A few weeks ago I’ve attended to Artisanal Cheese‘s hands-on mozzarella class ($110). Of all the classes Artisanal has, this is the only class where attendees can make, taste, and take home containers full of freshly made mozzarella. It’s educational, fun and you’re certainly bound to have a stomach full of cheese, wine and a smidgen of bread by the end of the night.
The class includes a reception where we can eat to our hearts content of gloriously delicious cheeses. Some of the most memorable of the eight set out were the complex, almost meaty flavored aged gouda, the creamy cheddar-like Cantalet, and the crumbly and subtly pungent Ewe’s Blue. There were a warm pot of fondue to dip with baguette and glasses of crisp Prosecco to pair with the creamy cheeses.
Once reception was over, we headed over to the classroom with our instructors waiting for us to settle in. Each seat was arranged with plates filled of cheeses made of stretched curds set in a clock orientation. The four that were introduced and eaten were the creamy burrata, mind blowing delicious buffalo mozzarella, provolone, and smoked scarmoza cheeses. The difference between the burrata and a fresh mozzarella is mainly the addition of cream for the former cheese.
There was a short Powerpoint lesson as to how to make the curds and coagulating them (by use of rennet). Our instructors told us to wash our hands, as we’ll be stretching the curds shortly and divided the class into groups of 2-4 people per workstation.
Since I couldn’t take that many photos during the process of me making it, here’s a general idea as to how you’d stretch your own mozzarella:
Take the prepared mozzarella curds, cut them into about the size of your finger (that’s how they put it). Salt the curds pretty generously as the curds are bland. Add hot water (about 190°F) that it’s about an inch above your curds and leave it alone for 30 seconds to a minute so it would slowly meld into one mass.
Take your wooden spoon to gently push the pieces of curd so it will adhere to each other. Once the water temperature isn’t too hot, reach in and start stretching the melted curds and eventually form it into a large supple ball of creamy mozzarella, like the one you see above.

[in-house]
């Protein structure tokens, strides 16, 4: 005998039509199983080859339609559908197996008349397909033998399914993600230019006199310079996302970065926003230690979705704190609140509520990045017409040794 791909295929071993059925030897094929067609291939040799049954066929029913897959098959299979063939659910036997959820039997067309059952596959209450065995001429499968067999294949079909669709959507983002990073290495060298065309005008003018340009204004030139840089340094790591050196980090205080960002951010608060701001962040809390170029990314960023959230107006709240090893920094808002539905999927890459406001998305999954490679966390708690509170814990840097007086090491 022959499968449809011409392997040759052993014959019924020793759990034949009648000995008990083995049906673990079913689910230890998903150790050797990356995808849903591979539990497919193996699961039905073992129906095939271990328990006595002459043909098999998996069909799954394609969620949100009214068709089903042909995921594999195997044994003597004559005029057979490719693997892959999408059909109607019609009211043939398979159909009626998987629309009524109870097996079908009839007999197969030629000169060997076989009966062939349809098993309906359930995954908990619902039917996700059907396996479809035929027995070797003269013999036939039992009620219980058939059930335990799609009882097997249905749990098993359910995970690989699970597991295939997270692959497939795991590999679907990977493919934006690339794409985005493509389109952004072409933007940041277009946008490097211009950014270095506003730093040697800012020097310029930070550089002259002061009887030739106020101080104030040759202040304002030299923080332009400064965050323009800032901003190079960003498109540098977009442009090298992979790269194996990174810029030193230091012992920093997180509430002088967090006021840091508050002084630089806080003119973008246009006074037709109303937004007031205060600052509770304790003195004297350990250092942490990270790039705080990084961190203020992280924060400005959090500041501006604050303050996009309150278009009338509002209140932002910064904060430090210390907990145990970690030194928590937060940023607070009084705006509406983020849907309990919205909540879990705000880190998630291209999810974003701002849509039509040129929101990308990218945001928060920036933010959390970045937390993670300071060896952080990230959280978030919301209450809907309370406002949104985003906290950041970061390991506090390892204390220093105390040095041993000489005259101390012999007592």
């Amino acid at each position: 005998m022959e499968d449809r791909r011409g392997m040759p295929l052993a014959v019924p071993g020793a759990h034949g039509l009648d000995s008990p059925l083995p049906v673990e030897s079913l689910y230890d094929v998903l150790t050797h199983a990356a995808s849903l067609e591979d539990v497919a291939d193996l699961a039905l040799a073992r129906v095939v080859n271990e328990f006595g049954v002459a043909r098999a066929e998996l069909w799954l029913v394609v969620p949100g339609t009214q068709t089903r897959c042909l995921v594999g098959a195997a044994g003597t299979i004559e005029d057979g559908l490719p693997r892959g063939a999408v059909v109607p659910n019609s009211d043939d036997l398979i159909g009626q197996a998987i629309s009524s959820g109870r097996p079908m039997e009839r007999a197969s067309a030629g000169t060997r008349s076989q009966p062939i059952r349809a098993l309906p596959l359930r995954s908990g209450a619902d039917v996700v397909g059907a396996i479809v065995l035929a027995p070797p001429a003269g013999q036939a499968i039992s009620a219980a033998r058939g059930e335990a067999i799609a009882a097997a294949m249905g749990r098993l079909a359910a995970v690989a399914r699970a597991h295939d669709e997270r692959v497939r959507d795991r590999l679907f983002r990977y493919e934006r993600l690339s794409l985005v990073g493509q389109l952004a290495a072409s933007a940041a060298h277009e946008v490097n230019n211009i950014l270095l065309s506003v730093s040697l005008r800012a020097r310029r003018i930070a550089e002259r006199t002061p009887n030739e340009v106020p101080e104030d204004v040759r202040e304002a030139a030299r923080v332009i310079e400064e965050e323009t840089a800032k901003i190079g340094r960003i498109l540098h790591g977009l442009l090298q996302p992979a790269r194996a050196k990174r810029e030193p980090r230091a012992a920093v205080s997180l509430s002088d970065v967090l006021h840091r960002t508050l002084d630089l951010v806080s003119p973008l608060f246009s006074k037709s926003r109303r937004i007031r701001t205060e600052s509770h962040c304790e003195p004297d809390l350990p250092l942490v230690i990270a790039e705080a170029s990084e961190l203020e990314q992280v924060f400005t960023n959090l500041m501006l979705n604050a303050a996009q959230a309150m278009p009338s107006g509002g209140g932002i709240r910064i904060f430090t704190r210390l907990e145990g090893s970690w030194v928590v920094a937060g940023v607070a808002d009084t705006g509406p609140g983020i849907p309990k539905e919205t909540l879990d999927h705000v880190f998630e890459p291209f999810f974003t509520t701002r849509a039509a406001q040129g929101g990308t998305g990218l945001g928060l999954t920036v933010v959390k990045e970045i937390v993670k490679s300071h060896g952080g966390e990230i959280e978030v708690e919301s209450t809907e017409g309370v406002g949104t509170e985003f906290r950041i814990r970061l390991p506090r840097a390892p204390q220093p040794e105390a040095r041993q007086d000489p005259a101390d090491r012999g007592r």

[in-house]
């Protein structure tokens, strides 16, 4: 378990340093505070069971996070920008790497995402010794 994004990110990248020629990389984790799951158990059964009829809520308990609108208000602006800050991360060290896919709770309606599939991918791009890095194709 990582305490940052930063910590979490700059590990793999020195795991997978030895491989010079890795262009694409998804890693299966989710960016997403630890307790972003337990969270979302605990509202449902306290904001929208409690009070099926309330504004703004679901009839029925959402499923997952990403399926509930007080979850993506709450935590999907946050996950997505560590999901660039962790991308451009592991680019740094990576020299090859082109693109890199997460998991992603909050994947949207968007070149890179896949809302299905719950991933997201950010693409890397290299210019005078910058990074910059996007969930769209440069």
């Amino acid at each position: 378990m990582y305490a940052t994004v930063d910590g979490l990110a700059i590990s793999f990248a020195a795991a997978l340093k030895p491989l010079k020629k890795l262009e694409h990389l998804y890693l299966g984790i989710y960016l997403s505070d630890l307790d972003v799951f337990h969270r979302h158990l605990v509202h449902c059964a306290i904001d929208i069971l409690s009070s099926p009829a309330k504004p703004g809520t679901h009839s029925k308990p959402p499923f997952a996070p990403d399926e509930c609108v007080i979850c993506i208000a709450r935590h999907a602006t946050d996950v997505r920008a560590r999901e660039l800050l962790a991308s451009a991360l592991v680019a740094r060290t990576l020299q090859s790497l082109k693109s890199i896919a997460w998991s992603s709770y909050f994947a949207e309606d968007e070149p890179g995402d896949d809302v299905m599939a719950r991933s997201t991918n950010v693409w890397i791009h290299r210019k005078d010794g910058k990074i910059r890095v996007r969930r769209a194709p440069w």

By the end of the evening (about 1.5 hours later), I was left with about 2 quart containers full of fresh mozzarella and its whey.
Since I can’t eat all of that cheese by myself, I invited some friends and family and thrown a pizza party at home and created those two types of pizzas: the classic margherita pizza and the seafood and chicken pizza.
Everything is homemade/home grown in the former pizza except for the tomato sauce. The seafood pizza is a crazy idea since my local ethnic market sold lobsters and shrimp inexpensively. I ended up leaving out the tomato sauce, smeared the crust with a concentrated black truffle sauce, layered it with the fresh mozzarella with the chicken. The lobster was partially steamed and shelled earlier and left to bake with the pizza toward the last 10 minutes. My guests enjoyed the pizzas (even though there’s a few raised brows about the seafood pizza but they enjoyed it nevertheless) and really loved the fresh mozzarella part of the pizza the most.
I would recommend Artisanal’s hands-on mozzarella making class, sure it’s a bit more expensive than their other classes but you’ll end up learning how to stretch your mozzarella, eat a lot of cheese (during and after the class) and make some new friends.
To view more of my photos of this class, please scroll through the slideshow below (or click through my Flickr set):